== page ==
es­tab­lish­ment of the Poul­try Dis­ease Man­age­ment Agency (PDMA) was a sig­nif­i­cant step in un­der­pin­ning the pro­duc­tion of high qual­ity, af­ford­able pro­tein as the cor­ner­stone of the in­dus­try. The PDMA has since been work­ing with the Vet­eri­nary Pub­lic Health sec­tion of DAFF to de­velop and im­ple­ment a Na­tional Residue and Mi­cro­bial Mon­i­tor­ing Pro­gramme, which is not only im­por­tant for the lo­cal mar­ket, but also an en­abler for SA to play a mean­ing­ful role in poul­try ex­ports in fu­ture.

Se­condly, while the news of Salmonella out­breaks is rel­a­tively re­cent, our knowl­edge of what can be done to re­duce Salmonella is not. We have been suc­cess­fully re­duc­ing Salmonella for over 50 years. Our poul­try in­dus­try can ac­com­plish the task of Salmonella re­duc­tion by ac­cept­ing one pri­mary con­cept: Salmonella is a man­age­ment dis­ease.

The im­por­tance of an in­te­grated ap­proach

Strin­gent biose­cu­rity mea­sures and vac­ci­na­tion were ar­guably cru­cial suc­cess fac­tors in the suc­cess of the Lion Code qual­ity scheme. Of course, there is al­ways a caveat. An ef­fec­tive Salmonella con­trol pro­gram re­quires an in­te­grated ap­proach, in­clud­ing sound on-farm biose­cu­rity prac­tices, good hy­giene and mon­i­tor­ing. But these ef­forts will not lead to ad­e­quate Salmonella con­trol if birds are un­able to pre­vent Salmonella from mul­ti­ply­ing. Pre­ven­tion is ar­guably much bet­ter than cure. For this rea­son, biose­cu­rity must be a ma­jor com­po­nent of a Salmonella con­trol pro­gram, along with vac­ci­na­tion. Biose­cu­rity is a set of pre­cau­tion­ary mea­sures de­signed to pre­vent the in­tro­duc­tion and spread of Salmonella into poul­try flocks and the re­lated sup­ply chain.

Although the im­ple­men­ta­tion of a com­pre­hen­sive biose­cu­rity plan and vac­ci­na­tion process may mean a higher task load, nei­ther should be con­sid­ered as ad­di­tional ex­pense. It pays off fully for both flock health and con­sumer safety. It is an in­vest­ment when it comes to sus­tain­able flock per­for­mance in the pre­ven­tion of poul­try dis­eases, proper use of an­tibi­otics as well as in a sound ap­proach to pro­duce Salmonella-free poul­try prod­ucts (Bowen et al, 2010).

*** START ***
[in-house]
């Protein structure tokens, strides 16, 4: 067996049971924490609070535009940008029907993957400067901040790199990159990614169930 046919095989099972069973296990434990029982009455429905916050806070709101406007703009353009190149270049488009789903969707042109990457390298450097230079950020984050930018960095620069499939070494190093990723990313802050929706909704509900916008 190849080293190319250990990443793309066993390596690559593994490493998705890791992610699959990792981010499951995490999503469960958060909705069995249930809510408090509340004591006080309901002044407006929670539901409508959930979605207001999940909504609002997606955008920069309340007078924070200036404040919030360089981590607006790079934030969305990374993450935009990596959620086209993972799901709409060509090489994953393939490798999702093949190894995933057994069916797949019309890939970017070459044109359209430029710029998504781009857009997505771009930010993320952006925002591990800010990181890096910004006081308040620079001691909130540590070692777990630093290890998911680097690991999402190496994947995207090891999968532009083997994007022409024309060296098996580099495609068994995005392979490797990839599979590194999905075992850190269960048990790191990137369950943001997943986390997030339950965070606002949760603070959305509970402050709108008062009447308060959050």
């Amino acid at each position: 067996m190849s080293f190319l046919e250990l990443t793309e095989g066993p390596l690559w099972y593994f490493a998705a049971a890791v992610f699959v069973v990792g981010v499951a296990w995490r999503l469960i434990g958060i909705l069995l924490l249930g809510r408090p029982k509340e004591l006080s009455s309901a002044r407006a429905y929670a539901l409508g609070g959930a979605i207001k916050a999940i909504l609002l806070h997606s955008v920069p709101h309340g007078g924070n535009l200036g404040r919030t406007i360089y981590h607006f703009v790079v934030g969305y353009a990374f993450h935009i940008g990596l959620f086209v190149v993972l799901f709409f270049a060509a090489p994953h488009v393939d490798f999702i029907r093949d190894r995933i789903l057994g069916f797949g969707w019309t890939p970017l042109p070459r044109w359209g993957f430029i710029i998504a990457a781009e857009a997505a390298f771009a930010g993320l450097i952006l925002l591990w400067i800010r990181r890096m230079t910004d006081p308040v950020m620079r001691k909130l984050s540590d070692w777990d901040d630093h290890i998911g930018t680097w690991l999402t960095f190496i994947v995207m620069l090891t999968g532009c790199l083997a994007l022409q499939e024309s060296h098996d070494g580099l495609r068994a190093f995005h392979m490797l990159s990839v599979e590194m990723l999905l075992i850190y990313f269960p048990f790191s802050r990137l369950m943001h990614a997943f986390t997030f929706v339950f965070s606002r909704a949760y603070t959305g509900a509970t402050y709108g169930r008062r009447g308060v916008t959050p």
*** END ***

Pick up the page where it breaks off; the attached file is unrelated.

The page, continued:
With the rapidly ex­pand­ing mid­dle class and a global pop­u­la­tion ex­pected to hit 9 bil­lion by 2050, there will be a greater de­mand for meat, milk and eggs. This means that we have to find a way to in­crease sup­ply to meet de­mand and pro­vide it sus­tain­ably and safely. Yet, since the 1990s, egg pro­duc­tiv­ity has de­clined as a re­sult of con­tin­ued dis­ease chal­lenges, chang­ing pro­duc­tion prac­tices and re­mov­ing in­no­va­tion from some parts of the world. On the cur­rent tra­jec­tory, the num­ber of hens will have to nearly dou­ble to meet 2050 de­mand, which sim­ply is not sus­tain­able. As global food­pro­duc­tion sys­tems evolve to cope with this soar­ing de­mand, the poul­try meat and egg in­dus­tries must move to­ward to­tal-man­age­ment sys­tems where ad­dress­ing food safety is em­bed­ded in food-safety tech­nolo­gies, in­for­mat­ics and di­ag­nos­tics.

It is only by work­ing to­gether - reg­u­la­tory author­i­ties, in­dus­try, vet­eri­nar­i­ans and sci­en­tists - that we can suc­cess­fully con­trol food­borne in­fec­tions and re­as­sure con­sumers of the safety and sup­ply of the food they eat, and de­velop a qual­ity as­sur­ance mark for South Africa so that con­sumers are as­sured of the ori­gin and stan­dards back­ing the eggs and chicken they pur­chase. The in­vest­ment into pre­ven­tion and co­op­er­a­tion are well worth it - in fact in­dis­pens­able - for any pro­ducer that plans to be around in the next few years.¡

Dr Charlotte Nkuna